Another theory suggests that coins found by Jacques Cousteau at the wreck site in the 1970s date to the time of the device's construction, and posits that its origin may have been from the ancient Greek city ofhome of the.
With its many scrolls of art and science, it was second in importance only to the during the Hellenistic period.
The ship carrying the device also contained vases in the style, leading to a hypothesis that it was constructed at an academy founded by philosopher on that Greek island.
Rhodes was a busy trading port in antiquity and a centre of astronomy and ancient greek mechanical toys and slot machines engineering, home to astronomer who was active from about 140 BC to 120 BC.
The mechanism uses Hipparchus's theory for the motion of the Moon, which suggests the possibility that he may have designed it or at least worked on it.
In addition, it has recently been argued that the astronomical events on the of the Antikythera And 4 back to muffin egg tem4500 toaster basics slot work best for latitudes in the range of 33.
In 2014, a study by Carman and Evans argued for a new dating of approximately 200 BC based on identifying the start-up date on the as the astronomical lunar month that began shortly after the new moon of 28 April 205 BC.
Moreover, according to Carman and Evans, the Babylonian arithmetic style of prediction fits much better with the device's predictive models than the traditional Greek trigonometric style.
A study by Paul Iversen published in 2017 reasons that the prototype for the device was indeed from Rhodes, but that this particular model was modified for a client from Epirus in northwestern Greece; Iversen argues that it was probably constructed no earlier than a generation before the shipwreck.
Further dives were undertaken in 2014, with plans to continue in 2015, in the hope of discovering more of the mechanism.
Soon afterward it fractured into three major pieces.
Other small pieces have broken off in the interim from cleaning and handling, and still others were found on the sea floor by the Cousteau expedition.
Other fragments may still be in storage, undiscovered since their initial recovery; Fragment F came to light in that way in 2005.
Of the 82 known fragments, seven are mechanically significant and contain the majority of the mechanism and inscriptions.
There are also 16 smaller parts that contain fractional and incomplete inscriptions.
Clearly visible on the front is the large b1 gear, and under closer inspection further gears behind said gear parts of the l, m, c, and d trains are clearly visible as gears to the naked eye.
The crank mechanism socket and the side-mounted gear that meshes with b1 is on Fragment A.
The back of the fragment contains the rearmost e and k gears for synthesis of the moon anomaly, noticeable also is the pin and slot mechanism of the k train.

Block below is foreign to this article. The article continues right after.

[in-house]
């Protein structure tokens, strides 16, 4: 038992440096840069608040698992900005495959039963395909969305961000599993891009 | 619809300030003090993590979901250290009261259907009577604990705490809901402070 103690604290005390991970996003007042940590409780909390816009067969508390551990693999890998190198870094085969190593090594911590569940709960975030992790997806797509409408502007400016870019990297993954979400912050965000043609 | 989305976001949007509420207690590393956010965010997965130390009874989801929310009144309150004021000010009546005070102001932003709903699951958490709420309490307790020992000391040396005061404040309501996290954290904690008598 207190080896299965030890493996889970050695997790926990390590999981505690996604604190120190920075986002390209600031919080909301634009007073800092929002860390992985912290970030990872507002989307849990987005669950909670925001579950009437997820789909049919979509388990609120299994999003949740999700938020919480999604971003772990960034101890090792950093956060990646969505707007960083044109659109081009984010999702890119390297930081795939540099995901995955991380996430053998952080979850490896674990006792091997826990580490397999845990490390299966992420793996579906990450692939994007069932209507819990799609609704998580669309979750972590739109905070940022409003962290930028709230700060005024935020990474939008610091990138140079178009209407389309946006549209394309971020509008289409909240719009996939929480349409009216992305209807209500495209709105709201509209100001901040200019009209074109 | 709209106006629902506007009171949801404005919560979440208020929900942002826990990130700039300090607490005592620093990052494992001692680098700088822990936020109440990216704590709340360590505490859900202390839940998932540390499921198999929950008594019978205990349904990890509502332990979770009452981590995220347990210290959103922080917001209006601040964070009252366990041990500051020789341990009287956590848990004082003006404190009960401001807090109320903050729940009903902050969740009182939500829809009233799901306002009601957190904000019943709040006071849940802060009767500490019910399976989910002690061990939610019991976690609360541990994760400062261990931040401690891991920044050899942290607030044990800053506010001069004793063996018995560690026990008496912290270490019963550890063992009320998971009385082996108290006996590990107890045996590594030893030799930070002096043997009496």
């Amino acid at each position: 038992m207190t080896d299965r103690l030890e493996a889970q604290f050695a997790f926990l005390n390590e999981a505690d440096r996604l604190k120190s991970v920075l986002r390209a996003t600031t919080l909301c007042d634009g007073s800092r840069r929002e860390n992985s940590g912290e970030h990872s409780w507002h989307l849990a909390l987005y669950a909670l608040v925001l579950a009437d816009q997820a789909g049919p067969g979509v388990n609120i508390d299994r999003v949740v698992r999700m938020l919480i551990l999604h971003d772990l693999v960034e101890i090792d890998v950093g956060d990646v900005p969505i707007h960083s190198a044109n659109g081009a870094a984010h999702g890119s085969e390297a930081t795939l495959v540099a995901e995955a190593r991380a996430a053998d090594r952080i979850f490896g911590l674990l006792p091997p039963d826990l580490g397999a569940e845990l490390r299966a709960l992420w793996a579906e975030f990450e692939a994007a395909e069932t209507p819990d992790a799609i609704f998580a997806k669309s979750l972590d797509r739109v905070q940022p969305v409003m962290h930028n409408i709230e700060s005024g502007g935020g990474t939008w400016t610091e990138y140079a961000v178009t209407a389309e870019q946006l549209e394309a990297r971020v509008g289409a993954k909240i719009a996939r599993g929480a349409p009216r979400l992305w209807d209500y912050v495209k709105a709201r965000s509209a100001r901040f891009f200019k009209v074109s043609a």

It is noticed from detailed scans of the fragment that all gears are very closely packed and have sustained damage and displacement due to their years in the sea.
The fragment is approximately 30 mm thick at its thickest point.
Fragment A also contains divisions of the upper left quarter of the Saros spiral and 14 inscriptions from said spiral.
The fragment also contains inscriptions for the Exeligmos dial and visible on the back surface the remnants of the dial face.
Finally, this fragment contains some read more door inscriptions.
The Metonic scale would have consisted of 235 cells of which 49 have been deciphered from fragment B either in whole or partially.
The rest so far are assumed from knowledge of the.
This fragment also contains a single gear o1 used in the Olympic train.
C 120 × 110 63.
This fragment also contains the Moon indicator dial assembly including the Moon phase sphere in its housing and a single bevel gear ma1 used in the Moon phase indication system.
Their purpose and position has not been ascertained to any accuracy or consensus, but lends to the debate for the possible planet displays on the face of the mechanism.
It also contains remnants of the mechanism's wooden housing.
G 125 × 110 31.
Fragment 19 contains significant back door inscriptions including one reading ".
Other inscriptions seem to describe the function of the back dials.
In addition to this important minor fragment, 15 further minor fragments have remnants of inscriptions on them.
This matched with the Babylonian custom of assigning one twelfth of the ecliptic to each zodiac sign equally, even though the boundaries were variable.
Outside of that dial is another ring which is rotatable, marked off with the months and days of the Sothictwelve months of 30 days plus five.
The months are marked with the Egyptian names for the months transcribed into the.
The first task, ancient greek mechanical toys and slot machines, is to rotate the Egyptian calendar ring to match the current zodiac points.
The Egyptian calendar ignored leap days, so it advanced through a full zodiac sign in about 120 years.
The mechanism was operated by turning a small hand crank now lost which was linked via a to the largest gear, the four-spoked gear visible on the front of fragment A, the gear named b1.
This moved the date pointer on the front dial, which would be set to the correct Egyptian calendar day.
The year is not selectable, so it is necessary to know the year currently set, or by looking up the cycles indicated by the various calendar cycle indicators on the back in the Babylonian tables for the day of crossfire slot 1 and 3 year currently set, since most of the calendar cycles are not synchronous with the year.